Oh.. and and keep your head up, the right publisher will be worth waiting for!

        • I can’t believe it’s been two years. I mean, obviously, you know better than me but… HOW? WHEN? That’s crazy! I still remember your pre-landing emails! I must be getting old, the whole “time flies” makes so much sense these days… Anyhow, congratulations because yes, it is an achievement! The first couple of years are definitely the hardest and it sounds like you did a great job. Surviving two winters in a row deserve a box of maple candies and your promotion… wow. That’s awesome! It means you’re recognized and accepted and yes, this takes work as a newcomer.

          A+. Soon, in a year (… and that’s going to go by fast, I feel it!) you’ll be able to apply for Canadian citizenship, if you choose to 🙂

          I also do wish we live closer! I’d definitely have coffee with you. Multiple cups too, because I think we could chat for quite a while! Damn. There are times when this country is too big. In Europe, you can realistically say you may swing by your friend’s place or city, but here… as much as I want to meet you, I have yet to explore like 3/4 of Canada!

          Other than that, I’m actually doing pretty well 🙂 Busy at work right now, which is great for a freelancer!

  2. Martin Penwald on

    I’m in Texas, close to the Mexican border, and my A/C pump failed. It is pretty annoying. Especially the $500+ bill that will probably come with the repair. That being said, you went back just after the snow storms that affected northeastern America last days. So, it could have been worse.

    • Ah, merde. En plus, j’imagine que tu n’apprécie pas des masses la chaleur, si chaleur il y a … Est-ce que c’est mieux que d’être coincé dans l’autre bled du Nord Dakota (? Je ne me souviens plus exactement…)? Peux-tu te rendre utile en attendant, en faisant passer des immigrands illégalement, par exemple?

      • Martin Penwald on

        La nuit, ça va, il fait encore frais, et en journée, ça reste aux alentours de 30, mais avec le soleil qui tape, ça chauffe vite. Je serais mieux à Minot, ND.
        Sinon, faire passer des immigrants, c’est niet. On risque très gros si on se fait prendre, et ça rapporte très peu. Quelques milliers de dollars pour un déplacement, c’est ridicule, ‘faut vraiment être idiot pour risquer son avenir pour des cacahuètes. Pareil pour le passage de drogues, d’ailleurs.

        • MINOT! Voilà le nom que je cherchais depuis hier! Ouf.

          Oui, non, effectivement, ne ramène rien du Mexique. Pas de gens, pas de drogues. En plus, c’est pas leur rendre service… je crois qu’on est mieux au Mexique qu’aux USA.

          • Martin Penwald on

            D’autant que même en comptant les illégaux, le solde migratoire entre le Mexique et les U.S.A est en faveur du sud. Il y a plus de Mexicains qui rentrent chez eux que de Mexicains qui tentent leur chance, légalement ou illégalement aux États-Unis.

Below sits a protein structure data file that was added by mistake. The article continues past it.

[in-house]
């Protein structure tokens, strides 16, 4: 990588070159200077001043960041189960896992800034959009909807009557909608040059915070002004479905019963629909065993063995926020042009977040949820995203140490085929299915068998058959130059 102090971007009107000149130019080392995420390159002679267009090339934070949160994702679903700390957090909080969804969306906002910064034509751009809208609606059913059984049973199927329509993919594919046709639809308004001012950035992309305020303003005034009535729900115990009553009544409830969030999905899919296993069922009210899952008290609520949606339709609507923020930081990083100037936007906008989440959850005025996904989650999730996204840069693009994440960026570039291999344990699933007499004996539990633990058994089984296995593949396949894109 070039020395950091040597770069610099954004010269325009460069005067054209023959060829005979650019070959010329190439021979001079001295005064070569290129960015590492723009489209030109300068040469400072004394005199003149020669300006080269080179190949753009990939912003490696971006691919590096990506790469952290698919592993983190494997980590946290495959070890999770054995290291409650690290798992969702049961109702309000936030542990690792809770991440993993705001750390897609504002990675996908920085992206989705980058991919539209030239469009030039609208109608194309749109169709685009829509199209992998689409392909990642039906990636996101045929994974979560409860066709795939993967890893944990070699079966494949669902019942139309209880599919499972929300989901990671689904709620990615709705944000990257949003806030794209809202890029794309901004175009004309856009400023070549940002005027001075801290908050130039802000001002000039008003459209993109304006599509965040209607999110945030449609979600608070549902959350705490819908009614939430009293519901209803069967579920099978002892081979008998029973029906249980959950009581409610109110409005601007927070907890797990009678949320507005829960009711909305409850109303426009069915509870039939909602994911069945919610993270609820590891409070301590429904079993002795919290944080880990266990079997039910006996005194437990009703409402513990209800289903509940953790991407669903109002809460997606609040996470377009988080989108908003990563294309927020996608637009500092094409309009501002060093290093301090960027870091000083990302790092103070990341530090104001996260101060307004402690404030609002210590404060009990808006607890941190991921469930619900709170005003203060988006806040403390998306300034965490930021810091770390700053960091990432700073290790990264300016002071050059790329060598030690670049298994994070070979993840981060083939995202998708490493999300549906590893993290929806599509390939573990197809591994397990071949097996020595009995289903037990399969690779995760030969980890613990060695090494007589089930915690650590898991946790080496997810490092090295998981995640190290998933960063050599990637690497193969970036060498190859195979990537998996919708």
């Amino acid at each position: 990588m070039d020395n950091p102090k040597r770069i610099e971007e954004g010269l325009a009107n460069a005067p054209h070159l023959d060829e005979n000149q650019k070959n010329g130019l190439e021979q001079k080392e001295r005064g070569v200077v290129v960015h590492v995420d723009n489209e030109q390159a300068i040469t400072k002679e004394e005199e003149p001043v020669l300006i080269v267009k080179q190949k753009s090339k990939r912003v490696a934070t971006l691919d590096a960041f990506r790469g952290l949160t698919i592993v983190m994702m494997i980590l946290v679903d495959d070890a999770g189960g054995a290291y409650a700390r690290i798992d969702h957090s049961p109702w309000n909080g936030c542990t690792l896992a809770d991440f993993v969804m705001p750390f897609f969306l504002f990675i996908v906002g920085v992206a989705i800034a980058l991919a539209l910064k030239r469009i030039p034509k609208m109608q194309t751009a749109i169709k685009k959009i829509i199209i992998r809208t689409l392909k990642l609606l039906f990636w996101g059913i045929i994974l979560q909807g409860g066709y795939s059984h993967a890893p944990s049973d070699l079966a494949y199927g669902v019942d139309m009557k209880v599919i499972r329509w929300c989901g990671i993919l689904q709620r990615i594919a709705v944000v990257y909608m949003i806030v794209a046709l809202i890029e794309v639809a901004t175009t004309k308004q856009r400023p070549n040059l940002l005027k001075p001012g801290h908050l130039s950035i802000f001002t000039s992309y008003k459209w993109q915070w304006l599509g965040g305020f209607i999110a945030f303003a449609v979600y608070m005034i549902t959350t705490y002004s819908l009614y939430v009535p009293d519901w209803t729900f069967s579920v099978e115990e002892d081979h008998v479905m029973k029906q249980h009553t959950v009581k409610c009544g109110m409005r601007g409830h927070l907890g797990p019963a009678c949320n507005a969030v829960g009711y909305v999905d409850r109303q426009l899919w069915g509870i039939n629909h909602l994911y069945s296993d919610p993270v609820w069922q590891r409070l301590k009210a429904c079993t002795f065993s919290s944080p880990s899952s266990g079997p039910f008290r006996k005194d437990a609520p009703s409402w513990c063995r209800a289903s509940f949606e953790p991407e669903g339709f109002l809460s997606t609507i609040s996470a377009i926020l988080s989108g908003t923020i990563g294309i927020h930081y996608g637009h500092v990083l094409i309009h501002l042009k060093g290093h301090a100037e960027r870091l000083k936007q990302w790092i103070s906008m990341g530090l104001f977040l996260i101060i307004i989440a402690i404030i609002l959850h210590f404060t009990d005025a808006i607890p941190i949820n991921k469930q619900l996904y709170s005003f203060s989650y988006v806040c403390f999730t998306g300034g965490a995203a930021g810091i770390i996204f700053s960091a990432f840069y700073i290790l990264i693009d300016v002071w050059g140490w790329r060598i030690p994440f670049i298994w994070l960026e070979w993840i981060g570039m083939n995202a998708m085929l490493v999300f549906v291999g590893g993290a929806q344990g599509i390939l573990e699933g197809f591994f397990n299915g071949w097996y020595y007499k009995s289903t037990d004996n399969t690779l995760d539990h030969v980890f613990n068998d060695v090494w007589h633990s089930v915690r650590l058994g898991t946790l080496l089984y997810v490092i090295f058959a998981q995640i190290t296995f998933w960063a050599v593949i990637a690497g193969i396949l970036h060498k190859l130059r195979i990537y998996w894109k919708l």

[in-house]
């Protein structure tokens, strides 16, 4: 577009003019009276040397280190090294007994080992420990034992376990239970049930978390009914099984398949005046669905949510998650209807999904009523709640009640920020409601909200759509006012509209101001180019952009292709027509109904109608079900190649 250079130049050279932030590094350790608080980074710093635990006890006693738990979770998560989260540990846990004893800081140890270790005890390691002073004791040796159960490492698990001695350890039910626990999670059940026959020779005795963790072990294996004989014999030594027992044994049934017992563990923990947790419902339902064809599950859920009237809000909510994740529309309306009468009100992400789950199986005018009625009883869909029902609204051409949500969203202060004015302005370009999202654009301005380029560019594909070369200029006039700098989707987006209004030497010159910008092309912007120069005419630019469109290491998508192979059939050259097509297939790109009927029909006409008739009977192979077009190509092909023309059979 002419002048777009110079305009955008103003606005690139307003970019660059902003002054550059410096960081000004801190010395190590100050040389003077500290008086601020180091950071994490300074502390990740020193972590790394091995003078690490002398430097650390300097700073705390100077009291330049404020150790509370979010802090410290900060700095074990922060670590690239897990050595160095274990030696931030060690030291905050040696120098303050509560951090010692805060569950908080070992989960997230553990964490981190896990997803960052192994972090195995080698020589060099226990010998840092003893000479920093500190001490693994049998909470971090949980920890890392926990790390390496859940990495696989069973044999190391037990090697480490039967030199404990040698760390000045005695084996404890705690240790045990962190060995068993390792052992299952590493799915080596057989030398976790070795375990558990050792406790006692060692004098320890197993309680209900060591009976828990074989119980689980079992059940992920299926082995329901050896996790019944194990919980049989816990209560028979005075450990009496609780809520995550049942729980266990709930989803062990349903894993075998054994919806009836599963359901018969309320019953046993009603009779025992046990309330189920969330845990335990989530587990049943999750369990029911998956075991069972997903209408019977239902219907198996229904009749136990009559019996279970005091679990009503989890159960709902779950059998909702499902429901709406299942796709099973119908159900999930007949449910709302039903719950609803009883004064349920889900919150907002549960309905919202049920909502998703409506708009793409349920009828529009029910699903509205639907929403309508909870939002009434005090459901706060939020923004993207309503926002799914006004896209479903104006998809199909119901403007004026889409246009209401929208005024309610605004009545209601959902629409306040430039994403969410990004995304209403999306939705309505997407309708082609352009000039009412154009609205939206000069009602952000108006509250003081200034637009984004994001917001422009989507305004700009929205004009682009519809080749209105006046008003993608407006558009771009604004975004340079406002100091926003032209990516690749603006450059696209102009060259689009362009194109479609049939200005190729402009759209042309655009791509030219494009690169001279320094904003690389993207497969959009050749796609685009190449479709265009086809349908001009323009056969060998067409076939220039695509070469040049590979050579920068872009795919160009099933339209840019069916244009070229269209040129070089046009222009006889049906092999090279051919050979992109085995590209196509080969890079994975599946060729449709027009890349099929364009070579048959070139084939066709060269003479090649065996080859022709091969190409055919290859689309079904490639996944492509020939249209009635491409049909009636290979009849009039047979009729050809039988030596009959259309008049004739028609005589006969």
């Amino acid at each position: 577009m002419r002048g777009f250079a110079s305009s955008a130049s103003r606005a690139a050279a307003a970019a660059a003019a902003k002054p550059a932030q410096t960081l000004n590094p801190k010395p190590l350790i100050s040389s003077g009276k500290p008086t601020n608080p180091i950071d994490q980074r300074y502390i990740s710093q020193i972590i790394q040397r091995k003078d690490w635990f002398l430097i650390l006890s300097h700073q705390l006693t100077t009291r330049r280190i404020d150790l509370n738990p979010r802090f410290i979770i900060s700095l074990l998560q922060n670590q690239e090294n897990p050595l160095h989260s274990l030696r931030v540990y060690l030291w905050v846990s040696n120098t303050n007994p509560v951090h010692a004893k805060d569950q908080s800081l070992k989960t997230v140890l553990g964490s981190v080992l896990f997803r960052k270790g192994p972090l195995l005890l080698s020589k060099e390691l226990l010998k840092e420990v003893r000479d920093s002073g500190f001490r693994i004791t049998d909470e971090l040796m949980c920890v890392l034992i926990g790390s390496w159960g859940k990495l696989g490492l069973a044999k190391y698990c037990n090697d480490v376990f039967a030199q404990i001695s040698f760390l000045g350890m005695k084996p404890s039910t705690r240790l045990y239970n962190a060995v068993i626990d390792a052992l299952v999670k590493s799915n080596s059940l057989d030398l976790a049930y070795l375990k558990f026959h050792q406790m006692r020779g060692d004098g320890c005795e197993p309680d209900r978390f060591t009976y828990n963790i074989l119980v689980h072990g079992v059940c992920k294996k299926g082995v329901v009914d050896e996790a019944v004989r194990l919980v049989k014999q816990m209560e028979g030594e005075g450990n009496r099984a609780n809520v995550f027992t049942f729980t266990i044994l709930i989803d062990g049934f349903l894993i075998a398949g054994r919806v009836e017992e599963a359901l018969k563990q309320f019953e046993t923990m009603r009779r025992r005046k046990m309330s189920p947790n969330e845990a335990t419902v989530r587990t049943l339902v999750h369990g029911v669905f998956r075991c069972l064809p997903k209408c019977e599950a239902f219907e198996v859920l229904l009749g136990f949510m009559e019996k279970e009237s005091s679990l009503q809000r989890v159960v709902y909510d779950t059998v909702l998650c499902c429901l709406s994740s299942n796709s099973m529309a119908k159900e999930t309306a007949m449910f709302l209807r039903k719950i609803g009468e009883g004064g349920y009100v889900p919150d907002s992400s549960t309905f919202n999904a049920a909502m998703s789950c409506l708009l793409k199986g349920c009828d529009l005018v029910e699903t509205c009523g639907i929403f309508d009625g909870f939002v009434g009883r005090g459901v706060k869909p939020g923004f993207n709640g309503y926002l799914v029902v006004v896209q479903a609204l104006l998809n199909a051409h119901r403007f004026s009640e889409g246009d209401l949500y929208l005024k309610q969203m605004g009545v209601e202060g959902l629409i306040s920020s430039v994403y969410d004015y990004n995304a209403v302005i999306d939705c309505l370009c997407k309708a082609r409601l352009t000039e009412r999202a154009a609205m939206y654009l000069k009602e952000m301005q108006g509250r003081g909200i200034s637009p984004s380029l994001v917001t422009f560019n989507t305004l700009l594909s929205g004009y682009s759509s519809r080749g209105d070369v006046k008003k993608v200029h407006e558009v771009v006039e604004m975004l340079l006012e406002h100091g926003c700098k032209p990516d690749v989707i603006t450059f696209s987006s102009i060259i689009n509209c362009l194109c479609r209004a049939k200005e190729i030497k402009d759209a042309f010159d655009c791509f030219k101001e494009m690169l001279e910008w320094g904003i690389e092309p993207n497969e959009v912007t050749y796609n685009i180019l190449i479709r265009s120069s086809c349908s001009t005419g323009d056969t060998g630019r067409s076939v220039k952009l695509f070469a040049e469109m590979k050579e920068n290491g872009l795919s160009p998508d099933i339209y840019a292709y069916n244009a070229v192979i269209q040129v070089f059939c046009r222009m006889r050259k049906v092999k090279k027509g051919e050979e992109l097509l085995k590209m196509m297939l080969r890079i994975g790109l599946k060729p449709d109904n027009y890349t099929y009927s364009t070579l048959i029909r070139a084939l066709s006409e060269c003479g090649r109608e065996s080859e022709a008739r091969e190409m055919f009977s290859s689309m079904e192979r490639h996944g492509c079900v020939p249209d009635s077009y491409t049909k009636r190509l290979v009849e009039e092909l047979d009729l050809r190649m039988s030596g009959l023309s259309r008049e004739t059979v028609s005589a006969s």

Cela dit, la menace des cartels de la drogue spécialement dans les zones frontalières ne me semble pas en faveur de la qualité de vie au Mexique.

          • D’après mon expérience au Mexique, c’est vraiment la frontière qui craint depuis quelques années. Et ça n’a même pas toujours été comme ça… sauf à Ciudad Juarez, qui craint depuis toujours :-/ Bref, en dehors de ça, le Mexique, ça va franchement.

  3. Ok… I almost laughed when you said it was cold….
    Like, I feel like it’s summer here every afternoon because it’s minus 2.
    😀

  4. Welcome back 🙂
    I hear ya, must be hard coming back after such a long trip!
    You’ll get used to normal again I’m sure, and summer is coming (or so I keep telling myself as we have snow this morning)

    • I know, it’s unusually cold here too :-/ But I can’t complain about the weather, I didn’t suffer too much this winter. I’ll leave that to Canadians who sucked it up!

  5. It’s funny because a French woman I know who is in the U.S. for three months said that all the French people she knows who weren’t doing great in France had a lot of success in Canada and the States. She talked about this guy who moved from city to city in France but couldn’t get a permanent job and didn’t have luck with relationships, and then he moved to Canada and his career took off and he got married and had kids (and then got divorced… and then remarried, so for her, a happy ending). I told her that it was nice to hear that but I didn’t quite agree because I know a lot of people here who are struggling to succeed in their pursuits. Interesting the perception we form of countries and people in them. Anyway, I strayed a bit from your topic, but– I hope it warms up for you soon! Good job opening the mail.

  6. I just renewed my health insurance card too (I guess it’s because our birthdays are pretty close?). I love coming back from holidays and rediscover my things just as Mark does, but I get how you feel too, I always feel like a stranger. As if I had changed during my trip but the world outside didn’t notice. The temperatures will rise again soon, don’t worry!